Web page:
By Greg Popil

Since “Toy Story” debuted in 1995, Pixar studios has claimed the title of not only the greatest animation studio in the world, but possibly the greatest studio of the modern era.  For the next decade and a half, Pixar’s animation factory ceaselessly churned out classic after classic, mixing amazing, groundbreaking visuals (the entire CGI revolution in feature animation began with them) with equally impressive, emotionally charged screenplays, allowing great actors the opportunity to chew on some of the greatest dialogue of their careers (for my money, Peter O’Toole’s “Ratatouille” monologue and the opening montage of “Up” are as good as any scenes filmed in the 20th century).  It wasn’t until 2010, the year that Pixar put out their final undisputed masterpiece in “Toy Story 3,” that another studio was finally able to match them in quality, with the amazing “How to Train Your Dragon.”

“Dragon,” the story of a young boy named Hiccup (Jay Baruchel) and his winged pet forging a bond and fighting prejudice in the middle of a Viking/dragon war, managed to perfectly balance the sad comedy of being an awkward boy out of place in his own time and in the home of his alpha-male father (Gerard Butler) with flat-out awesome action sequences (dragons fighting Vikings, dragons fighting dragons, Vikings riding dragons fighting a dragon the size of the Chrysler building).  The movie ended with both Hiccup and his dragon Toothless permanently wounded by their adventures, but with the hope of a new, peaceful civilization forged because of them.

It is to the credit of returning director and screenwriter Dean DeBlois that “How to Train Your Dragon 2” hardly feels like a retread.  The typical animation sequel formula of having the hero face the same self-doubt that he overcame in the previous movie yet again is nowhere to be found.  Set five years after the original, “Dragon 2” finds Hiccup and Toothless boldly charting uncharted territory in both geography and human flight, until they encounter a series of dragon trappers led by Eret (“Game of Thrones’” Kit Harrington), who work for Drago (Djimon Hounsou), a warlord with a plan to form his own dragon army.

It falls to Hiccup and Stoick to protect their people, and though they disagree on the hows (Hiccup wants to talk terms with Drago, Stoick wants to fight), they treat each other with a refreshing respect and love.  Baruchel and Butler remain a wonderfully mismatched team, which leads them both to a mysterious dragon wrangler (Cate Blanchett) with whom they share a bond.

Whereas the first movie was very much a teenage coming-of-age story, “Dragon 2” finds the characters going in a more mature direction.  For a movie that devotes the bulk of its 102-minute running time to flying theatrics, it’s to DeBlois’ credit that he stops the story cold to tell a touching mini-tale of sorrow and reconciliation, a love story that stretches across decades not unlike the aforementioned “Up” sequence.  Acting more like an adult can take a lot of forms, however, and the movie also shows the young Vikings, now in their early 20s, in what can only be described as the throes of lust.  Hiccup remains betrothed to his girlfriend Astrid (America Ferrera), but a hilarious subplot finds his buddies Snotlout and Fishlegs (Jonah Hill and Christopher Mintz-Plasse) voraciously pursuing the affections of Ruffnut (Kristen Wiig), who could not care less about any of this silliness…until she lays eyes on Eret.  Pairing up secondary characters in sequels is one of the oldest tricks in the book, but the surprisingly charged sexuality of these scenes makes them unique. (Note: I saw this movie with my 7 year-old daughter, and the not-so-subtext of these references went completely over her head.  Parents, take that for what you will)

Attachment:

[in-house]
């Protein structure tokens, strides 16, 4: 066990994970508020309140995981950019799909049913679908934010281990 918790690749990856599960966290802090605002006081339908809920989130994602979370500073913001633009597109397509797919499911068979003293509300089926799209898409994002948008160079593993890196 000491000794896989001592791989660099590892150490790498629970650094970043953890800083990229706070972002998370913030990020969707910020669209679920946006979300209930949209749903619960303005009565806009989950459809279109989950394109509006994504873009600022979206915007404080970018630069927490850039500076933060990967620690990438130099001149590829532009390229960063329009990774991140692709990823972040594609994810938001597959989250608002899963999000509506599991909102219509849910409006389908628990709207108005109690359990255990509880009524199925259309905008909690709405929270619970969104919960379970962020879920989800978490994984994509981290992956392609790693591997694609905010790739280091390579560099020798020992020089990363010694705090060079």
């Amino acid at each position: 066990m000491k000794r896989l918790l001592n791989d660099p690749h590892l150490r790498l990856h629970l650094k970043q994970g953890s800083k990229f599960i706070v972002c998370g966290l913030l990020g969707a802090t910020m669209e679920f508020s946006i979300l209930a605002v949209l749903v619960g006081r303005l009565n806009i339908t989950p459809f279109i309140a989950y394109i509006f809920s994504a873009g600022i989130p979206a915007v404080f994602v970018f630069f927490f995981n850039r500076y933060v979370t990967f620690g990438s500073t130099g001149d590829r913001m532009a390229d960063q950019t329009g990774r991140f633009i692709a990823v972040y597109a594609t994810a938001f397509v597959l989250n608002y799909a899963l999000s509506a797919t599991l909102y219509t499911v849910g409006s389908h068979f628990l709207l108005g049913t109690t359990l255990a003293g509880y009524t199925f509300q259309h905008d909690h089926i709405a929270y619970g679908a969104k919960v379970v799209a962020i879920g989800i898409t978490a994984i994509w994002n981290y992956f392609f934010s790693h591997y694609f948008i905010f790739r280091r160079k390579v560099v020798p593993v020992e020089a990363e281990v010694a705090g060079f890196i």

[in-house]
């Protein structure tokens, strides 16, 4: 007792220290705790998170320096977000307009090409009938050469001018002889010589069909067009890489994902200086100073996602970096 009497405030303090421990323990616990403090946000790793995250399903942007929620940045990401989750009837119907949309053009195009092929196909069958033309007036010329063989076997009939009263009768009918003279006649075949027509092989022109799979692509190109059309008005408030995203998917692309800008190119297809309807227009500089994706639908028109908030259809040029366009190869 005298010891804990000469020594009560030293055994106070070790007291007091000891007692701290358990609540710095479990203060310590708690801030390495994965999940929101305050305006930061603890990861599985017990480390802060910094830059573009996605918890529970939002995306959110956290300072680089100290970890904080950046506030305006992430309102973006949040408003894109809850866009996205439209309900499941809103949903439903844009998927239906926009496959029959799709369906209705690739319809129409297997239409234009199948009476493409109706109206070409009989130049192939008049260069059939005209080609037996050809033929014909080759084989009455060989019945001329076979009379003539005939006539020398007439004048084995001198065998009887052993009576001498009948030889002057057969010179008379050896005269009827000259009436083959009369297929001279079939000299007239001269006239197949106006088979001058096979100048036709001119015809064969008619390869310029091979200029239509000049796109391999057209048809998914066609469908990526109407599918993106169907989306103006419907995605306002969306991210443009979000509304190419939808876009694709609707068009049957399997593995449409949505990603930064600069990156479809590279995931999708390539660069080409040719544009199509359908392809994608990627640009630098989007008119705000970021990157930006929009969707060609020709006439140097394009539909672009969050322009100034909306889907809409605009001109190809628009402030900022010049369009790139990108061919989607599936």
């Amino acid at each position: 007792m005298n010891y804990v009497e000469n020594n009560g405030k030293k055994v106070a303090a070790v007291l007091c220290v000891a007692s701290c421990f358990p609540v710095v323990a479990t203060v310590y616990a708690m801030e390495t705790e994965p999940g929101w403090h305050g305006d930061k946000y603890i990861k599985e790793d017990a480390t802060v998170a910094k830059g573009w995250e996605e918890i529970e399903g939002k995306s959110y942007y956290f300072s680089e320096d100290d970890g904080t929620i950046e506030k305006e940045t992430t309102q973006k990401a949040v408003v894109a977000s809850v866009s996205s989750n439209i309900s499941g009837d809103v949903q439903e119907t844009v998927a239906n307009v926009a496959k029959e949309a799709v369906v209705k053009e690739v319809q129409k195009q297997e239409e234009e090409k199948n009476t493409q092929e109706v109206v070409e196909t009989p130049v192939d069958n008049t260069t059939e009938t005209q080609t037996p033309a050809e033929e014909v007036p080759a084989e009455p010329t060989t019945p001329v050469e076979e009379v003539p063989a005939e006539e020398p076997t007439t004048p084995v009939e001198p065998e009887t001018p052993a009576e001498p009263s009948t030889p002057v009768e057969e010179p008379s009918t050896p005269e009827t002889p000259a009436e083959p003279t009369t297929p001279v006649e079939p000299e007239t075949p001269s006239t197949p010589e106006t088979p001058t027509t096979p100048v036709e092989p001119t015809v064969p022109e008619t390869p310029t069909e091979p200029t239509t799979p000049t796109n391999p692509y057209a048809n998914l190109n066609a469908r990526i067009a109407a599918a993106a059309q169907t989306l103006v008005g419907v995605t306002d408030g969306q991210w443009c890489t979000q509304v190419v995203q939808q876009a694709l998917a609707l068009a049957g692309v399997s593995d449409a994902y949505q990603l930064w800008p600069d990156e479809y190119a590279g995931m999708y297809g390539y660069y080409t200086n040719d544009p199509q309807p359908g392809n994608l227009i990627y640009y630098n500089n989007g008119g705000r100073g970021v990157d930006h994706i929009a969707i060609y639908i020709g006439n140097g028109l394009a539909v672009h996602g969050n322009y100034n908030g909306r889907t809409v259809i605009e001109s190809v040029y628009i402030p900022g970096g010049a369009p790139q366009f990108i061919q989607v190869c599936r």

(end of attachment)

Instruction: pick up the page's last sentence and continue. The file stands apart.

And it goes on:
Of course, the central attraction for any HtTYD movie is the central relationship between Hiccup and Toothless, which remains as fundamentally awesome as ever.  Toothless is an incredible creation of the DreamWorks team, a wordless creature that nonetheless displays more personality than 95 percent of the talking animal sidekicks of other animated films.  He’s the perfect combination of a cat’s playfulness, a human’s intelligence and a dog’s fierce loyalty…which gives a late plot development, once again a longstanding cliché of coming-of-age animated movies, a real feel of shock and horror.  The first “Dragon” didn’t shy away from making Hiccup pay a real price for his actions, and the sequel sticks to this philosophy.  This is at times a funny, cute, beautiful movie, with legions of baby dragons and scenes of humans and animals soaring through the clouds.  But it’s that late betrayal, and the hard decision to try to move past it, that stick in your mind, and make this series a worthy successor to its spiritual godfathers at Pixar.

Rating: 79/81

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